I like to think that I’m better at counseling real people than I am at answering test questions. Face-to-face, I’m listening, caring, and responding spontaneously with (what I hope to be) the right words for the situation. When taking the IBLCE exam, though, all of the “answers” can look good to me!
Over the years, though, I’ve helped other people to identify right or wrong answers, and I’ve found there are some definite red herrings. As you look at the responses, avoid anything that smacks of the following:
Judging: This comes along the lines of “That’s a dumb thing to do.” Well, the response is not quite that ugly! But variations might include: “No one else is doing that these days” or “That doesn’t seem very practical!” or “A pump would work better.”
Minimizing or Dismissing: This comes along the lines of “This is no big deal.” A response of this kind might be like: “Lots of mothers have gone through this and it resolves pretty quickly” or “You don’t need to worry about that at all.”
Re-focusing: Getting the attention away from what the mother is saying and focusing instead on another person, place, or topic is the trap of re-focusing. If the mother is crying her eyes out, saying “Would you like me to take you back to the nursery?” may at some point be useful, but the first response should be more like “Oh, this must be so difficult for you.”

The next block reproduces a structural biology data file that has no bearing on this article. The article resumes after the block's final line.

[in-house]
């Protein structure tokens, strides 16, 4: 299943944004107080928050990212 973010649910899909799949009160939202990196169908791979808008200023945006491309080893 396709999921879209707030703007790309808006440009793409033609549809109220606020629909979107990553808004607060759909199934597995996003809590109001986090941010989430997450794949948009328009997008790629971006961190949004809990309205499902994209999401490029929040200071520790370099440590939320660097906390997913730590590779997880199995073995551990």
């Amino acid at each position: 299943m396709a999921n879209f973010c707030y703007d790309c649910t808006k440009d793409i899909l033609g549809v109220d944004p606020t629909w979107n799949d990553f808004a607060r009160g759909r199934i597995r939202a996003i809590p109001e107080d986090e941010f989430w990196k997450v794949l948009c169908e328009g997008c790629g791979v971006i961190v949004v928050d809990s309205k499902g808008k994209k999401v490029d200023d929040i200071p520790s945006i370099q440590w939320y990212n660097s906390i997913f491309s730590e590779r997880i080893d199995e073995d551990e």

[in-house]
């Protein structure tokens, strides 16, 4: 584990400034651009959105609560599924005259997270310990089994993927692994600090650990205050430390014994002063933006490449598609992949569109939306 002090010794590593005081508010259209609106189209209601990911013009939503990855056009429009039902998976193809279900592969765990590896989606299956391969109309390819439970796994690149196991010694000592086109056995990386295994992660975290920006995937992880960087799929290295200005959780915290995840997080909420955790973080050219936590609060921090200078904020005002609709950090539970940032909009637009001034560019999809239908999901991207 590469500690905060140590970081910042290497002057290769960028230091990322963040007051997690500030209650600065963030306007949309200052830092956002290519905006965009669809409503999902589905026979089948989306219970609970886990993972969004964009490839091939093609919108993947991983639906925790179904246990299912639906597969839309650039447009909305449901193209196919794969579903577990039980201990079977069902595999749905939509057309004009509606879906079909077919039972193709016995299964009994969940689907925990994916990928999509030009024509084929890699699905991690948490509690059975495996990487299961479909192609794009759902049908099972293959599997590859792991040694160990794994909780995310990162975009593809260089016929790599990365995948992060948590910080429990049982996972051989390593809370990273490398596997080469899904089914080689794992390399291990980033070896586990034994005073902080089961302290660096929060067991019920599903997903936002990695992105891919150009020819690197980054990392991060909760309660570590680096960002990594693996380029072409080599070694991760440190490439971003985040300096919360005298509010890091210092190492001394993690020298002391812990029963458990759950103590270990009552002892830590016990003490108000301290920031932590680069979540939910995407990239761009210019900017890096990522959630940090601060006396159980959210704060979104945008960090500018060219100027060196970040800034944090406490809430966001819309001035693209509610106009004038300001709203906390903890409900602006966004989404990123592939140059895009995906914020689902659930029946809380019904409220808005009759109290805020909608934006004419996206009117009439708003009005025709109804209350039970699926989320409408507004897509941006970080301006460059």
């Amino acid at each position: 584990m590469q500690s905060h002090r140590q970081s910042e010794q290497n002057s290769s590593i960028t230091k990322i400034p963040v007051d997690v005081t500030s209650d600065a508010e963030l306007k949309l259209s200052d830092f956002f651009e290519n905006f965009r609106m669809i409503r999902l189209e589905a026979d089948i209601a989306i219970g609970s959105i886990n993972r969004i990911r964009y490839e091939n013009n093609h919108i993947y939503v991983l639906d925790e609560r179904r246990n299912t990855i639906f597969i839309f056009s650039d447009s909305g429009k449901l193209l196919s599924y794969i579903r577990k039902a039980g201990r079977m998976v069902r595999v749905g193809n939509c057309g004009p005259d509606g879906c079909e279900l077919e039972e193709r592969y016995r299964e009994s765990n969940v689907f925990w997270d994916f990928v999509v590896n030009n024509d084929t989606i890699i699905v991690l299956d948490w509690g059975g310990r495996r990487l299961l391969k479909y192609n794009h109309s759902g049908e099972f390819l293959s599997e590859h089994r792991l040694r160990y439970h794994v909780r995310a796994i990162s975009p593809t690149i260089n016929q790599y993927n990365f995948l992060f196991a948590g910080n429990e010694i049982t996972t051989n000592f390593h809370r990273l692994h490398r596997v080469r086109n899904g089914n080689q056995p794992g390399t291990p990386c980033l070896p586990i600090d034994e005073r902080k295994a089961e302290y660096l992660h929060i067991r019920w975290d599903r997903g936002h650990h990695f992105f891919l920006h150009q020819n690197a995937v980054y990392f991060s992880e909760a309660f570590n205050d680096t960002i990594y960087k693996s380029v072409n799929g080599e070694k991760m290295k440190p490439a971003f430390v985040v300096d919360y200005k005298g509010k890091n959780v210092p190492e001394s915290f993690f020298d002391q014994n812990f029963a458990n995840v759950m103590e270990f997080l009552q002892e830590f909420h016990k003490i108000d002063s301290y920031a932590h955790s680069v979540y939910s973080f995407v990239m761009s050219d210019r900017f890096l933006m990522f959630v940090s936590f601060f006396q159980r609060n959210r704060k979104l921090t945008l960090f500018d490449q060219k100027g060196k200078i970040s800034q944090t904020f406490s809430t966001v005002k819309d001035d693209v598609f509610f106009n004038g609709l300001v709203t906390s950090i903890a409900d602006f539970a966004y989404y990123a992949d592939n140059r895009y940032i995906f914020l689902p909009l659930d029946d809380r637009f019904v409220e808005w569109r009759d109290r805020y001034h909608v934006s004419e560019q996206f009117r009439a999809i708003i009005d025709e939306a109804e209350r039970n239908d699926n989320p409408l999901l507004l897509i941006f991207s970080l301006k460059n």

Giving False Reassurance: Although most of us do want provide encouragement and support, we can’t get caught into the trap of false reassurance. “Don’t worry; your baby will be fine” and “She’ll recover. You’re giving her your milk and she’ll be better tomorrow” are examples of this.
Bossing: This is the trickiest of all! Most of us, thinking ourselves to be the experts, can fall into the trap of telling the mother what to do, because we honestly think our suggestion would be best. However, anything that smacks of ordering the mother is not the right answer for the test. Similarly, “fixing” the problem is another example of telling the mother what to do.
Generally, pick the answer that puts you in the role of facilitating the mother’s decision, rather than deciding or implementing a decision. While “fixing” may sometimes be appropriate, it is often not the appropriate first response. Wait until the mother has been “heard” and is “on board” with any suggestions you might make.